Then the new writers all came on the scene, writers such as, Mike Resnick, George R.R. Martin, Glen Cook, Marion Zimmer Bradley, I am not sure which list she belongs on, I came to her Darkover series in the late nineteen seventies and early eighties, Anne McCaffrey, same problem here. (By the way, Anne McCaffrey was a huge quilter in later life. Just thought I’d throw in a plug for the Hudson River Valley Fiber Art Workshops.) Again, I have left so many out, for example, the wonderful Terry Pratchett. These writers are contemporaries of my mother.

The field changed yet again; the young new writers came on the scene, Mercedes Lackey, I remember her first sale to Friends of Darkover, Robin Hobb (Margaret Astrid Lindholm Ogden) and later Laura Resnick, Charles Stross and yet others. These writers are my contemporaries and juniors. I would never say senior. (I apologize for getting any of the chronology wrong and leaving, again, many talented writers out of this list. Keep in mind I have ten thousand science fiction titles and the same number in fantasy. That’s a lot to remember. I haven’t even mentioned J.D. Robb (Nora Roberts), the romances and the detective and murder mysteries or any of the other books in my library. Sure, I did list Ellery Queen and Arthur Conan Doyle but if I were to give a serious list of detective story writers, murder mystery writers, it would have to include Agatha Christie, Dashiell Hammett, and more writers than I could list and that’s just the ones writing in English. Mario Vargas Llosa. Gabriel García Márquez. Just to name two. I am exhausted. I have not even started on Horror or “Urban Fantasy.”)

You can begin to see my problem. I was raised in the old, large, dusty publishing house style of writing, publishing and distribution. I used to read pulp fiction, fercryin’outloud. Yes, I know. I helped develop some of the technologies that writer’s of today use to self-publish and publish eBooks but still it’s a question of illusions and prejudices. The writer in the garret is just as hard a myth to shake as is the starving artist. Also, maybe I should stop calling Mike Resnik one of the new writers since his daughter, Laura, is an award winning writer, too.

Many people know I am a voracious reader and if you didn’t, you know now. I used to regularly read one novel a day and three on Sunday. It takes me longer to read technical books and manuals but I do love reading history and science. I love to read! I especially love to read Science Fiction and Fantasy. But what many people do not know is that for most of my life, I was incapable of writing Science Fiction or Fantasy stories. I know what a lot of you are thinking, especially if you are familiar with my nonfiction publications. You’re saying to yourselves, “What? Since when have you written any fiction at all, forget about Science Fiction and Fantasy?” I have in the past written one novel, unpublished, and many poems, some published, some not, some almost, and short stories, some published, many not. But none of these writing efforts were ever SF/F. (I hate it when people say Sci-Fi.) They were mainstream stories with romance and adventure. I say mainstream for lack of a better word. They were not strictly romance or adventure stories but rather stories about day to day life in a variety of places: bars, South America, Silicon Valley, and a variety of times: the 70s, 80s, 90s. But, for some reason, I have never been able to write Science Fiction or Fantasy. I had writers block, I guess. Then, one day, after Kim and I retired and became innkeepers, I started writing Fantasy Novels. Some force, some muse, has been squeezing them out of me as if I were a tube of Brylcreem. Oh yes, I have been abused by the mussy haired god of writing and now I am writing this blog when I am supposed to be making my darling wife, Kim, her morning latte and it is 12:23 PM. Oh woe is me. Here she comes down the staircase only to find her husband sucked once again into the screen of the office iMac. “Still no coffee?” She asks me, making for her desk. “Coming!” I reply.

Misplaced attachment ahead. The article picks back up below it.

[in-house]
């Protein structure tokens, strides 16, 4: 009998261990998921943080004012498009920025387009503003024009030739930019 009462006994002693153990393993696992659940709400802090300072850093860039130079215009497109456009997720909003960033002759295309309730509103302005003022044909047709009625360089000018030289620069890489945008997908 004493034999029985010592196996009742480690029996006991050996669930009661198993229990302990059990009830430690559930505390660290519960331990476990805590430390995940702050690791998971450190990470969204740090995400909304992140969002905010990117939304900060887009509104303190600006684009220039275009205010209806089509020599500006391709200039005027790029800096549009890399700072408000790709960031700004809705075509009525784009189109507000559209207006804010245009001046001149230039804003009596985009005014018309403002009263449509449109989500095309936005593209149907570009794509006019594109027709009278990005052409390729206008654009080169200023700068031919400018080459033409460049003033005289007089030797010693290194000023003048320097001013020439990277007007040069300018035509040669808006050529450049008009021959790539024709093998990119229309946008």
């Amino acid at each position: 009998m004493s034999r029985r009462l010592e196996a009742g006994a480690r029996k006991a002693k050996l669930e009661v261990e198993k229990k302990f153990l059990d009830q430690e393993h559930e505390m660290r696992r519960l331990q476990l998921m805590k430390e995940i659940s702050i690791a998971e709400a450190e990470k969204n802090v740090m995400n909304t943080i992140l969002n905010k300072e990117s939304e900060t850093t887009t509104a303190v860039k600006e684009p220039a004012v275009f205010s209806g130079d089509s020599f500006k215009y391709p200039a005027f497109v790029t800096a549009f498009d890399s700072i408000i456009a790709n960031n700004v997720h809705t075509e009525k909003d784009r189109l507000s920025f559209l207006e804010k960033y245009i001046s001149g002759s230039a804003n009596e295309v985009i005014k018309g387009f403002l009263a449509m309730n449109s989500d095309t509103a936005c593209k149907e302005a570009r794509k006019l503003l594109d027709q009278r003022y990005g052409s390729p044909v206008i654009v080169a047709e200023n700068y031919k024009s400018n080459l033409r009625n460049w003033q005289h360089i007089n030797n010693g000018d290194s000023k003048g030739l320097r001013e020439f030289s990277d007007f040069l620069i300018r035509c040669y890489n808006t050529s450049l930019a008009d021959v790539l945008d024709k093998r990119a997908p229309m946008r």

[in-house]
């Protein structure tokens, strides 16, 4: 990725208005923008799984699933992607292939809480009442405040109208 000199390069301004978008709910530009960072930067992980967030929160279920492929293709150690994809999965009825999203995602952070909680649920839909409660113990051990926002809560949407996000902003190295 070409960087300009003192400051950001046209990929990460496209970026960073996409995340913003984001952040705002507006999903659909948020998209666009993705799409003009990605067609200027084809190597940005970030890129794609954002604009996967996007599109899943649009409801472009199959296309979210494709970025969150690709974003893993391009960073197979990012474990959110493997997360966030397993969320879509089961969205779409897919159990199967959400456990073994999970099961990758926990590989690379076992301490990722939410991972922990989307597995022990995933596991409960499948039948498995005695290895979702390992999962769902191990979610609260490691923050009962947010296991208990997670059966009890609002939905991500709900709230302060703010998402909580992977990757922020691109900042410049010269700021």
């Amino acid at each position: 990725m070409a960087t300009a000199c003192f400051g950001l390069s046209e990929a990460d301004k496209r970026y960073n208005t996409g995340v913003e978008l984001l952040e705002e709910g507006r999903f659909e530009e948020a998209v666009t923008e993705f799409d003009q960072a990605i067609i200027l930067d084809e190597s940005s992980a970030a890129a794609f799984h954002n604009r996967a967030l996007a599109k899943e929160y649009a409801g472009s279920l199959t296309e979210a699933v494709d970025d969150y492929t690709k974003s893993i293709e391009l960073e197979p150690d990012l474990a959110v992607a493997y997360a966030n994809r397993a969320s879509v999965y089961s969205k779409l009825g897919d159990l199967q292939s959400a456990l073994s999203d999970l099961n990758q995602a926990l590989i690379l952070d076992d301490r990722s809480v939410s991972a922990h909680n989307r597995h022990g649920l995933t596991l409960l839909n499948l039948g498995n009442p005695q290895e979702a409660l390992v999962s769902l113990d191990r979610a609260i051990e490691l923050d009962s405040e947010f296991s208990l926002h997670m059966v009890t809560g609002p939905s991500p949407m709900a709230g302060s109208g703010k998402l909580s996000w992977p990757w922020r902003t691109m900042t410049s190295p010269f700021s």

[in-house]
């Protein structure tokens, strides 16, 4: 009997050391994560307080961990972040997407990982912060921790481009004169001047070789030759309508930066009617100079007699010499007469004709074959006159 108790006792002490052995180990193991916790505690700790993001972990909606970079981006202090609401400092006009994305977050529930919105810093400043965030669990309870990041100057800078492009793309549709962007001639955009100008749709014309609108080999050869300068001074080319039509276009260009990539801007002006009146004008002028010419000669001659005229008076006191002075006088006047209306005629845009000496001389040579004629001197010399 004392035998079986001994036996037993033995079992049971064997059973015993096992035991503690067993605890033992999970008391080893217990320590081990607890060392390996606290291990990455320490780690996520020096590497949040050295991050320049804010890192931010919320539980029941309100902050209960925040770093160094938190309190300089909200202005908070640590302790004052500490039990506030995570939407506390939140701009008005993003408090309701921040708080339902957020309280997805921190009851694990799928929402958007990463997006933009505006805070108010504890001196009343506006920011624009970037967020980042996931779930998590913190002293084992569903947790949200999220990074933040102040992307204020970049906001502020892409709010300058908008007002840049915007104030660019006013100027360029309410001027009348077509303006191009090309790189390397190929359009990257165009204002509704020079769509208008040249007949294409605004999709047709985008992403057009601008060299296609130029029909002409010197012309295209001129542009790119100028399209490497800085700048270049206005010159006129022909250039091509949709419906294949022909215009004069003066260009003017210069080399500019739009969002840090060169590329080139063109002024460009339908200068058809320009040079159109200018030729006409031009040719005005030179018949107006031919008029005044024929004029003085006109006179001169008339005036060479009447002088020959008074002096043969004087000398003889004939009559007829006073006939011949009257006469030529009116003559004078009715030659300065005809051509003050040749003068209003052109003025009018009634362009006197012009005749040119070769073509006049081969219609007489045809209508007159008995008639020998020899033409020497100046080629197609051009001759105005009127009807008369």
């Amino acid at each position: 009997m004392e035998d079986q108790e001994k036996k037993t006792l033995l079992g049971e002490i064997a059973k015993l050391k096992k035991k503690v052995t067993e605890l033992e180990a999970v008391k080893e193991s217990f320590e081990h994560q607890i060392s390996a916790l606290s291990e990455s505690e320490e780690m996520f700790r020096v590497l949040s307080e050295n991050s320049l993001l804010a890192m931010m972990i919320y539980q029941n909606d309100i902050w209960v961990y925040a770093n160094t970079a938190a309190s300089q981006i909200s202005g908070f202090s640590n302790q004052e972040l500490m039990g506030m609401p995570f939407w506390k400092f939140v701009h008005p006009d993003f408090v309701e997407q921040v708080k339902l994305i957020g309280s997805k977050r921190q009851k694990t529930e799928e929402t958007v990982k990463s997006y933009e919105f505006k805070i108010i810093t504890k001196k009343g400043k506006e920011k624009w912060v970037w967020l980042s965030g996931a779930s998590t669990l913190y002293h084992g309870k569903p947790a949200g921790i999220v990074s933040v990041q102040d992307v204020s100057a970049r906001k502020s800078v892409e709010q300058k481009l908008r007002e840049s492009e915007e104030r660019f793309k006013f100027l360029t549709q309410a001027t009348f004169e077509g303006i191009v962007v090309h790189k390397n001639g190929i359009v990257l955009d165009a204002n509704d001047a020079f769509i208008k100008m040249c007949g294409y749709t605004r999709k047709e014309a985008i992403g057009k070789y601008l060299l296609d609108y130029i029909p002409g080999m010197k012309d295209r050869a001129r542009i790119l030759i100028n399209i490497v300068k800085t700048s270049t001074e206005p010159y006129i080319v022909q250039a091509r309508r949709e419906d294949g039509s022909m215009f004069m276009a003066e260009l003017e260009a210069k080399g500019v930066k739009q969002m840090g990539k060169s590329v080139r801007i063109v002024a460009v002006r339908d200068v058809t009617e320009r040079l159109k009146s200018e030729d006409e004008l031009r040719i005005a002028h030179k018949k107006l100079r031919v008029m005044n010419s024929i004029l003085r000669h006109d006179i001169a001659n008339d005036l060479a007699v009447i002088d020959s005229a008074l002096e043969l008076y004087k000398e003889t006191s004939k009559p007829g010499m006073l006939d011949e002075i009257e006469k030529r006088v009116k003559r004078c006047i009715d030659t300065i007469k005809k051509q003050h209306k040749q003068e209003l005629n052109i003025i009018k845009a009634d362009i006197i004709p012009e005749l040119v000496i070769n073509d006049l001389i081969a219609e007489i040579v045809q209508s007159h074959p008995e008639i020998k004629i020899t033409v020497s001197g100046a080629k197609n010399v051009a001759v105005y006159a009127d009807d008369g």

I have had the writing bug in the past and never got rid of it and now it has come back with a vengeance. I am a relapsed writer. At least, finally, I can write the stories I love to read and I am grateful for that. The reading bug has Kim in its clutches. She should be up in her studio quilting and getting traditional quilts made for the beds in our inn, check out our blog, or making art quilts for sale on Crazy By Design. We are surrounded.

I had always planned on having a website (here it is) and a Facebook page when my novels were published, just like The Night of the Living Trekkies. I know how to do cross marketing and how to take advantage of Fact Book and twitter. But still, in the back of my head, a little man is saying, “Self-Publishing, Bah! That’s for losers.” And no matter how I come at the problem, I cannot shake this deamon. And deamon it is. It’s like a Unix Deamon, popping up at the worst possible times to remind me of my stupid views on self-publishing. I know, I know. Before you say it, let me just point out, that blogging is self-publishing and worse. “Worse?” You ask. Yes, worse. Writing this blog also makes me a blockhead in Samuel Johnson’s eyes. So, please, don’t make me a blockhead, go buy some chocolate or come to a painting workshop. Quilting anyone?

I’m a regular stinker. If you haven’t noticed, I didn’t list any of our blogs, (in the original post ;-) ones I write for, in my list of writing though I remember to dot them through out this blog post. Oy vey iz mir! ¿Cuándo voy a aprender? And I need to add those to my query as well. Ouch!

“The Nautilus was piercing the water with its sharp spur, after having accomplished nearly ten thousand leagues in three months and a half, a distance greater than the great circle of the earth. Where were we going now, and what was reserved for the future?” –Jules Verne

 

Inn at the Crossroads

1 Comment

  • Pretty nice post. I just stumbled upon your blog and wanted to say that I’ve truly enjoyed browsing your blog posts. In any case I will be subscribing to your rss feed and I hope you write again very soon!